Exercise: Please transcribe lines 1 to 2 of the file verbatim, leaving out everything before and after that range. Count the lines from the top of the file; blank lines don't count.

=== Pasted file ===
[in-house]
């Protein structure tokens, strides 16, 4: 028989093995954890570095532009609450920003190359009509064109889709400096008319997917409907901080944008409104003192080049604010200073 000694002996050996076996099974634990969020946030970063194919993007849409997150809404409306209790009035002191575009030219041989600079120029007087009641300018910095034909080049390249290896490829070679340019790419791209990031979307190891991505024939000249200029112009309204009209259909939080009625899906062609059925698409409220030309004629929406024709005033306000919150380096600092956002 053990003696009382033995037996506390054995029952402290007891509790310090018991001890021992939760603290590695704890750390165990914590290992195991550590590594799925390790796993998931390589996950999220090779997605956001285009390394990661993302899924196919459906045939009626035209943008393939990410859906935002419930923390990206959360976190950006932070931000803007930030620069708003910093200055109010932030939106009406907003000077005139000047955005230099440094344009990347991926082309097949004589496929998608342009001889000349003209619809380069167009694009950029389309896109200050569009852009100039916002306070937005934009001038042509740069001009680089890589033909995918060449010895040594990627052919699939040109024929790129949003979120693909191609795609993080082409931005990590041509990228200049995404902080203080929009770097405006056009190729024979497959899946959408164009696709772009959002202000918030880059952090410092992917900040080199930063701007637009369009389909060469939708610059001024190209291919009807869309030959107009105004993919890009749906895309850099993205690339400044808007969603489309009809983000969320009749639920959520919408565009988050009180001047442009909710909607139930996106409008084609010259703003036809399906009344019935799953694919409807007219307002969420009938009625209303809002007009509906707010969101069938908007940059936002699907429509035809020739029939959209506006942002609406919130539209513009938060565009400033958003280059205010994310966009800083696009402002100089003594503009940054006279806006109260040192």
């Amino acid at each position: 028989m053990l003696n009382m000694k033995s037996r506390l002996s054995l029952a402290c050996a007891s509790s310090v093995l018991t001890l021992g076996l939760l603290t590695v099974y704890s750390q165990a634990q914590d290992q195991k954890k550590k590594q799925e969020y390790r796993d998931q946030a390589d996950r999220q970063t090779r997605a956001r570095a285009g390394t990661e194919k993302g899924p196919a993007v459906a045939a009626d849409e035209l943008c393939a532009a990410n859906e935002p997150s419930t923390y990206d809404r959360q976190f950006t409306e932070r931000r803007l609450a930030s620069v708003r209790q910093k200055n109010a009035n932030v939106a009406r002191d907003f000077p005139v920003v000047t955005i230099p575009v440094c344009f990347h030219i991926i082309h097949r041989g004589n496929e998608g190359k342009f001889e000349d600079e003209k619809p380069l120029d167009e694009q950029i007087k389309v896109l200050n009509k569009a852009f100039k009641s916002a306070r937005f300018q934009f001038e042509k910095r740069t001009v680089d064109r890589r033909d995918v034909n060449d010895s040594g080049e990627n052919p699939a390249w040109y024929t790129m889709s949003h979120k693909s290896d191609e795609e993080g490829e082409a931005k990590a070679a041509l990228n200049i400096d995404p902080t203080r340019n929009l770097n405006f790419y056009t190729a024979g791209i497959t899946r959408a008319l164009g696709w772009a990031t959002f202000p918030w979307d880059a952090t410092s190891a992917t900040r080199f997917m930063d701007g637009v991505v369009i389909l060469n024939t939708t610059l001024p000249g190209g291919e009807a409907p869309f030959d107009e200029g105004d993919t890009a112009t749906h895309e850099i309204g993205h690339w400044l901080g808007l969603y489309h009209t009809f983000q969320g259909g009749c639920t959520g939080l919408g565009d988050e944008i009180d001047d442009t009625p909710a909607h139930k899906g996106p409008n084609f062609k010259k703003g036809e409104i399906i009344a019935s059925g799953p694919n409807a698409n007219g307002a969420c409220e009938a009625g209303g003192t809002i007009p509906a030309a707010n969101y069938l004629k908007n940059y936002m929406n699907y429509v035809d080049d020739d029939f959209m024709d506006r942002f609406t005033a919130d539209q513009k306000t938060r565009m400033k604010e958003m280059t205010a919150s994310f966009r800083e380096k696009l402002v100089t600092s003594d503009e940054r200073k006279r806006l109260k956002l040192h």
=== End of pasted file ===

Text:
[in-house]
């Protein structure tokens, strides 16, 4: 028989093995954890570095532009609450920003190359009509064109889709400096008319997917409907901080944008409104003192080049604010200073 000694002996050996076996099974634990969020946030970063194919993007849409997150809404409306209790009035002191575009030219041989600079120029007087009641300018910095034909080049390249290896490829070679340019790419791209990031979307190891991505024939000249200029112009309204009209259909939080009625899906062609059925698409409220030309004629929406024709005033306000919150380096600092956002 053990003696009382033995037996506390054995029952402290007891509790310090018991001890021992939760603290590695704890750390165990914590290992195991550590590594799925390790796993998931390589996950999220090779997605956001285009390394990661993302899924196919459906045939009626035209943008393939990410859906935002419930923390990206959360976190950006932070931000803007930030620069708003910093200055109010932030939106009406907003000077005139000047955005230099440094344009990347991926082309097949004589496929998608342009001889000349003209619809380069167009694009950029389309896109200050569009852009100039916002306070937005934009001038042509740069001009680089890589033909995918060449010895040594990627052919699939040109024929790129949003979120693909191609795609993080082409931005990590041509990228200049995404902080203080929009770097405006056009190729024979497959899946959408164009696709772009959002202000918030880059952090410092992917900040080199930063701007637009369009389909060469939708610059001024190209291919009807869309030959107009105004993919890009749906895309850099993205690339400044808007969603489309009809983000969320009749639920959520919408565009988050009180001047442009909710909607139930996106409008084609010259703003036809399906009344019935799953694919409807007219307002969420009938009625209303809002007009509906707010969101069938908007940059936002699907429509035809020739029939959209506006942002609406919130539209513009938060565009400033958003280059205010994310966009800083696009402002100089003594503009940054006279806006109260040192």